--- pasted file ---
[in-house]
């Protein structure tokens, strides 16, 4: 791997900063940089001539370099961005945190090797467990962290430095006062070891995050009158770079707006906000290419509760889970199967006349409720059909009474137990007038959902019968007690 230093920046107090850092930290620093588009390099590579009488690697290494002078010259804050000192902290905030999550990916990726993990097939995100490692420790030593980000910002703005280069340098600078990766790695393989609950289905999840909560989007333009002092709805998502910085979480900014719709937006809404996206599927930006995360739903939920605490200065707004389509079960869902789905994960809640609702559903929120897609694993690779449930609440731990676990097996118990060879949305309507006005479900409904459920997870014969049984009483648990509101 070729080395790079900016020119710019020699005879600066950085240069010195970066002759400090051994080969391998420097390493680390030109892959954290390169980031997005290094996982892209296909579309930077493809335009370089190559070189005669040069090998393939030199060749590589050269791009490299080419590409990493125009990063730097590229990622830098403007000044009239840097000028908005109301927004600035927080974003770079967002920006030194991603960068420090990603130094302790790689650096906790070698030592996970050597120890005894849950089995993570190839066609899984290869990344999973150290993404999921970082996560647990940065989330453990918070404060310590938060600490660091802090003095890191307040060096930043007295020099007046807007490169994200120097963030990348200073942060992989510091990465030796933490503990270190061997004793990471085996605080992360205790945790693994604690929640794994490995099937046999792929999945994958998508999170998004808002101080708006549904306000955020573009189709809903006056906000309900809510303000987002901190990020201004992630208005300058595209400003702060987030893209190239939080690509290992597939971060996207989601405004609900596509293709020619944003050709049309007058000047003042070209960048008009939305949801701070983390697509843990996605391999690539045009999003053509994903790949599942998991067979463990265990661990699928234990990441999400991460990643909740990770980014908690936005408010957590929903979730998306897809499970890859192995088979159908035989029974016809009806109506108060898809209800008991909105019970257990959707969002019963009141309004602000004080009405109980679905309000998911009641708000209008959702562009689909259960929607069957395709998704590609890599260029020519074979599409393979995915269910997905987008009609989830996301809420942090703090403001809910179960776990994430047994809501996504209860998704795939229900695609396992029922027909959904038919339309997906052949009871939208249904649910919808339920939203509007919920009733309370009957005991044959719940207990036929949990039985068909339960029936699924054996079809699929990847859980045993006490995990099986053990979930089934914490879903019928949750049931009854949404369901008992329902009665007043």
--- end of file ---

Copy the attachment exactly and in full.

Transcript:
[in-house]
């Protein structure tokens, strides 16, 4: 791997900063940089001539370099961005945190090797467990962290430095006062070891995050009158770079707006906000290419509760889970199967006349409720059909009474137990007038959902019968007690 230093920046107090850092930290620093588009390099590579009488690697290494002078010259804050000192902290905030999550990916990726993990097939995100490692420790030593980000910002703005280069340098600078990766790695393989609950289905999840909560989007333009002092709805998502910085979480900014719709937006809404996206599927930006995360739903939920605490200065707004389509079960869902789905994960809640609702559903929120897609694993690779449930609440731990676990097996118990060879949305309507006005479900409904459920997870014969049984009483648990509101 070729080395790079900016020119710019020699005879600066950085240069010195970066002759400090051994080969391998420097390493680390030109892959954290390169980031997005290094996982892209296909579309930077493809335009370089190559070189005669040069090998393939030199060749590589050269791009490299080419590409990493125009990063730097590229990622830098403007000044009239840097000028908005109301927004600035927080974003770079967002920006030194991603960068420090990603130094302790790689650096906790070698030592996970050597120890005894849950089995993570190839066609899984290869990344999973150290993404999921970082996560647990940065989330453990918070404060310590938060600490660091802090003095890191307040060096930043007295020099007046807007490169994200120097963030990348200073942060992989510091990465030796933490503990270190061997004793990471085996605080992360205790945790693994604690929640794994490995099937046999792929999945994958998508999170998004808002101080708006549904306000955020573009189709809903006056906000309900809510303000987002901190990020201004992630208005300058595209400003702060987030893209190239939080690509290992597939971060996207989601405004609900596509293709020619944003050709049309007058000047003042070209960048008009939305949801701070983390697509843990996605391999690539045009999003053509994903790949599942998991067979463990265990661990699928234990990441999400991460990643909740990770980014908690936005408010957590929903979730998306897809499970890859192995088979159908035989029974016809009806109506108060898809209800008991909105019970257990959707969002019963009141309004602000004080009405109980679905309000998911009641708000209008959702562009689909259960929607069957395709998704590609890599260029020519074979599409393979995915269910997905987008009609989830996301809420942090703090403001809910179960776990994430047994809501996504209860998704795939229900695609396992029922027909959904038919339309997906052949009871939208249904649910919808339920939203509007919920009733309370009957005991044959719940207990036929949990039985068909339960029936699924054996079809699929990847859980045993006490995990099986053990979930089934914490879903019928949750049931009854949404369901008992329902009665007043």